Fred Dilger, OFM, and Karen began to plan the inn’s meals without electricity. The staff lit candles and kept refrigerator doors closed as they worked without lights to prepare bagged meals. They distributed breakfast on Tuesday morning with hot tea prepared on the inn’s gas stoves.
“People continued to arrive during the hurricane, so we were glad we could serve them,” said Michael Duffy, OFM. “If we had had no power, we would have made and served peanut butter sandwiches.”
Late Tuesday afternoon, two PECO trucks arrived to repair the transformers. After watching staff members walk back and forth all day, the PECO crew made a monetary donation to the inn.
Power was restored later that day, but not early enough for the staff to prepare a hot meal. They passed out a bagged meal instead.
“Still with the wind and rain, 391 guests came for supper,” Michael said. “Almost 400 people during a hurricane! St. Francis Inn kept its record of never missing a meal through wind, rain, snow, power outages and the like since the Inn opened Dec. 16, 1979. Thanks be to God.”
Both Province-sponsored colleges quickly rallied to help victims of Sandy. Five days after the storm hit, St. Bonaventure University’s disaster relief group Bona Responds arrived in Rockaway, Queens, N.Y., to assist in the recovery effort. With more than fifty volunteers — including current students and alumni — the group was able to gut 10 houses in two days, including one home that belonged to a senior at Bona’s. The students returned to Bonaventure Sunday evening because of academic responsibilities, but the group plans to return as soon as it can.
Efforts to help the student who lost his family home during the storm can be found on a website created by his roommates.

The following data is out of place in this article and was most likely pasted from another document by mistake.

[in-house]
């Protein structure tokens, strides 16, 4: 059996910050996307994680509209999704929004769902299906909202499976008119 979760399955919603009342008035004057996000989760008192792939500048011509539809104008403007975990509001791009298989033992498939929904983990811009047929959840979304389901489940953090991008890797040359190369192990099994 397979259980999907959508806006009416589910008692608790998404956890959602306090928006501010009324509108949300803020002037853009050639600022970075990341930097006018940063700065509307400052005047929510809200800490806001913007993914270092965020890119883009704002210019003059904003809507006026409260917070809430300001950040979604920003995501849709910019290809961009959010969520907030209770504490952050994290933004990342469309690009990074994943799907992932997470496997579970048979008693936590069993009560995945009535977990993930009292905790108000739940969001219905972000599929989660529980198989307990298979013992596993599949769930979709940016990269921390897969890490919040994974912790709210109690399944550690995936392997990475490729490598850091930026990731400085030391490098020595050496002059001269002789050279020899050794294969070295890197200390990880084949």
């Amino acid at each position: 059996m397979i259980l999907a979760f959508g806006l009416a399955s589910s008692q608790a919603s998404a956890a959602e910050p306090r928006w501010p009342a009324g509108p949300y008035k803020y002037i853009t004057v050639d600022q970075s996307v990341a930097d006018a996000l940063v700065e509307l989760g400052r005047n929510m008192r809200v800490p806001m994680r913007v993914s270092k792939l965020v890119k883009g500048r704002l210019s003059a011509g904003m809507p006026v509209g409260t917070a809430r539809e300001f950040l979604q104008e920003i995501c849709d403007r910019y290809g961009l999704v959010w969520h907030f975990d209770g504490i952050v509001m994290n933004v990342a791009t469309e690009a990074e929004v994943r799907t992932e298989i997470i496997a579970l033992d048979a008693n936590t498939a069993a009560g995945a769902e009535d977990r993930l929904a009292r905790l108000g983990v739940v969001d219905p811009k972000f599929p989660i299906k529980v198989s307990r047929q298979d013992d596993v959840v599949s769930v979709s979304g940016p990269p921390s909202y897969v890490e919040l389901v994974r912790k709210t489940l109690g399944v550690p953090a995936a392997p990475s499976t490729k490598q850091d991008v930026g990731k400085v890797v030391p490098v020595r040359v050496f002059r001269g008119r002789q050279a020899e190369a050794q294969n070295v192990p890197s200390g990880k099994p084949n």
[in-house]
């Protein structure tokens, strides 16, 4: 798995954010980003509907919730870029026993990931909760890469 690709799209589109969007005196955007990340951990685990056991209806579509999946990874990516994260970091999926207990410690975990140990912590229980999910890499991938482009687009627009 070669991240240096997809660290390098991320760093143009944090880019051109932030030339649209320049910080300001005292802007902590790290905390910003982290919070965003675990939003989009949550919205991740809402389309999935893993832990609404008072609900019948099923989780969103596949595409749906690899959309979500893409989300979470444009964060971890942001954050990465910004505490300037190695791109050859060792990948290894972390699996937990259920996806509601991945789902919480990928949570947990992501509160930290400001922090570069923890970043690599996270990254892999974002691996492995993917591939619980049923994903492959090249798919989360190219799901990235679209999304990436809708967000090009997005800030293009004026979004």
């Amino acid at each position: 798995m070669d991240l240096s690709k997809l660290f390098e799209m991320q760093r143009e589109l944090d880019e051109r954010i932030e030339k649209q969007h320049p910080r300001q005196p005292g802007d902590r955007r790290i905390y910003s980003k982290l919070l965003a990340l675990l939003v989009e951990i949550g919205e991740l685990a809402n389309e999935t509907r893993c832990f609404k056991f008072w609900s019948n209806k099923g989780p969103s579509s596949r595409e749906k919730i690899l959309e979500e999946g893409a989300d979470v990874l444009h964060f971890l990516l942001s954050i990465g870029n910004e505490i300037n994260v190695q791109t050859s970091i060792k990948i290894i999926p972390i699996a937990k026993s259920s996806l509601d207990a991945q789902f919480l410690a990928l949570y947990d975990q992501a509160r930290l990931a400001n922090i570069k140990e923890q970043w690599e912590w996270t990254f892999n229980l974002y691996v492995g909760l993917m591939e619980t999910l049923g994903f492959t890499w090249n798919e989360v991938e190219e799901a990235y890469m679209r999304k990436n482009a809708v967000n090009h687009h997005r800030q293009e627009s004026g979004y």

On Oct. 31, the Franciscan Center for Service and Advocacy at Siena College began organizing a Hurricane Sandy relief program named the Siena for Sandy Project. Donation tables will be set up Nov. 11 through Nov. 16 in the dining hall on campus. Proceeds will be sent to the American Red Cross.
At the Midday Mass on Nov. 7, the Siena community is offering prayers for relief works and people who are struggling, said Gregory Jakubowicz, OFM, the campus chaplain. “Many of our students are from New Jersey, Long Island and Staten Island, the areas hardest hit by the storm. Everyone knows someone who was affected.”
Support and Prayer
The Province’s Development Office offered some words of encouragement in a Nov. 2 letter from David Convertino, OFM, addressed to “Sisters and Brothers in the Franciscan family.” It includes “A Prayer in a Time of Disaster.”
We often say the prayer: God is our refuge and strength, always present in times of trouble and distress. As we watch and witness the pain and loss of so many people with the utter devastation and destruction of our cities, towns and harbors by Hurricane Sandy, it may be difficult to really believe in that prayer even as we say it. In any natural tragedy, we can be quick to blame this as an act of God. I believe it is not an act of God, but rather an act of nature. The act of God is what happens afterward, when women and men come together to rescue, save, feed and comfort those who are suffering because of this terrible storm.
As part of the “act of God” taking place all over the East Coast and our entire country, we can join together and pray for the survivors and for those who died in the wake of this hurricane. As Franciscans, we not only stand in awe of creation for its beauty, we also know the fear of its power and destruction.
Please join us, the friars and our Franciscan Family around the country, in prayer for all those who are suffering in so many ways because of this storm. Thank you, as always, for your support of the friars and of our work.
May the Lord bless and ease the pain of our suffering sisters and brothers in this time of great tragedy.
— Maria Hayes is communications coordinator for Holy Name Province. Jocelyn Thomas provided research for this article. A photo from the Star-Ledger appears behind the photo above.